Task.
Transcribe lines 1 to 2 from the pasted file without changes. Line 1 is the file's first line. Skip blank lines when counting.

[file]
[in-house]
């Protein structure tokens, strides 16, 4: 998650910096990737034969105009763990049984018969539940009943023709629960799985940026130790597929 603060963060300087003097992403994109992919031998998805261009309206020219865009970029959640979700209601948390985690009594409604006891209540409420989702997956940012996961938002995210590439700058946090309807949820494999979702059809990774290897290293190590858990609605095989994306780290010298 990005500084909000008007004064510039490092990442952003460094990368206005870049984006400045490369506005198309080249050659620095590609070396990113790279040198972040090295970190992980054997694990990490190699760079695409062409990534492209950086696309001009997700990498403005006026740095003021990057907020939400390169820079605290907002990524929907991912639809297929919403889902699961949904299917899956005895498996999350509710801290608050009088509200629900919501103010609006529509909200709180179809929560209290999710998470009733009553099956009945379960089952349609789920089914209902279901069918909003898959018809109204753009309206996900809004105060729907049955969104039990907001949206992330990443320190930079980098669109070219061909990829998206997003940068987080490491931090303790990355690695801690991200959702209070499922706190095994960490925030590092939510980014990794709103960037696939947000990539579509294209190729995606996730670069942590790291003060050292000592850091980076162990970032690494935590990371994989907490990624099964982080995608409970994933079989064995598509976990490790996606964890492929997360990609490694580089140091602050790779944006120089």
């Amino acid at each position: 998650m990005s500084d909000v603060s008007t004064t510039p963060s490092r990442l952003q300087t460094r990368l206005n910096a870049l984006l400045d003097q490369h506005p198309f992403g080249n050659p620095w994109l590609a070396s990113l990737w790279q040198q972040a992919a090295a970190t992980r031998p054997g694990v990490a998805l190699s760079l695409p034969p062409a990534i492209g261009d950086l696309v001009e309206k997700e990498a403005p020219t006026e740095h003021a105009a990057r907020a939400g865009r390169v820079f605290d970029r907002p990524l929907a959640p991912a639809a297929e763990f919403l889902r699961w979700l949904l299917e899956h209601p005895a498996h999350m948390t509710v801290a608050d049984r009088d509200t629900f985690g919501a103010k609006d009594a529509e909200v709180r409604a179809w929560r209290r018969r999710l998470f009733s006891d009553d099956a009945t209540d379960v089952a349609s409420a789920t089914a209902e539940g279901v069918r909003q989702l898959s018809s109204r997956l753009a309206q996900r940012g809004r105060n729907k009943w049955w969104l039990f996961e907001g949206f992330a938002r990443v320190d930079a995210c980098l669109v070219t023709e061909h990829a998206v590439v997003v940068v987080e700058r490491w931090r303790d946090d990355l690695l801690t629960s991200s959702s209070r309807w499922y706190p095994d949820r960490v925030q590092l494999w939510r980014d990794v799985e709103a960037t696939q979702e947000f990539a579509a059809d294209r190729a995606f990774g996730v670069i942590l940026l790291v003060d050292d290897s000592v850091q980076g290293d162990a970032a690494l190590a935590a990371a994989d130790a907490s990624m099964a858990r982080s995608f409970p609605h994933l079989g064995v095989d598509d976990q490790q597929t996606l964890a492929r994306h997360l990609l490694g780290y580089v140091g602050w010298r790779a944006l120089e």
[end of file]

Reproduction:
[in-house]
């Protein structure tokens, strides 16, 4: 998650910096990737034969105009763990049984018969539940009943023709629960799985940026130790597929 603060963060300087003097992403994109992919031998998805261009309206020219865009970029959640979700209601948390985690009594409604006891209540409420989702997956940012996961938002995210590439700058946090309807949820494999979702059809990774290897290293190590858990609605095989994306780290010298 990005500084909000008007004064510039490092990442952003460094990368206005870049984006400045490369506005198309080249050659620095590609070396990113790279040198972040090295970190992980054997694990990490190699760079695409062409990534492209950086696309001009997700990498403005006026740095003021990057907020939400390169820079605290907002990524929907991912639809297929919403889902699961949904299917899956005895498996999350509710801290608050009088509200629900919501103010609006529509909200709180179809929560209290999710998470009733009553099956009945379960089952349609789920089914209902279901069918909003898959018809109204753009309206996900809004105060729907049955969104039990907001949206992330990443320190930079980098669109070219061909990829998206997003940068987080490491931090303790990355690695801690991200959702209070499922706190095994960490925030590092939510980014990794709103960037696939947000990539579509294209190729995606996730670069942590790291003060050292000592850091980076162990970032690494935590990371994989907490990624099964982080995608409970994933079989064995598509976990490790996606964890492929997360990609490694580089140091602050790779944006120089």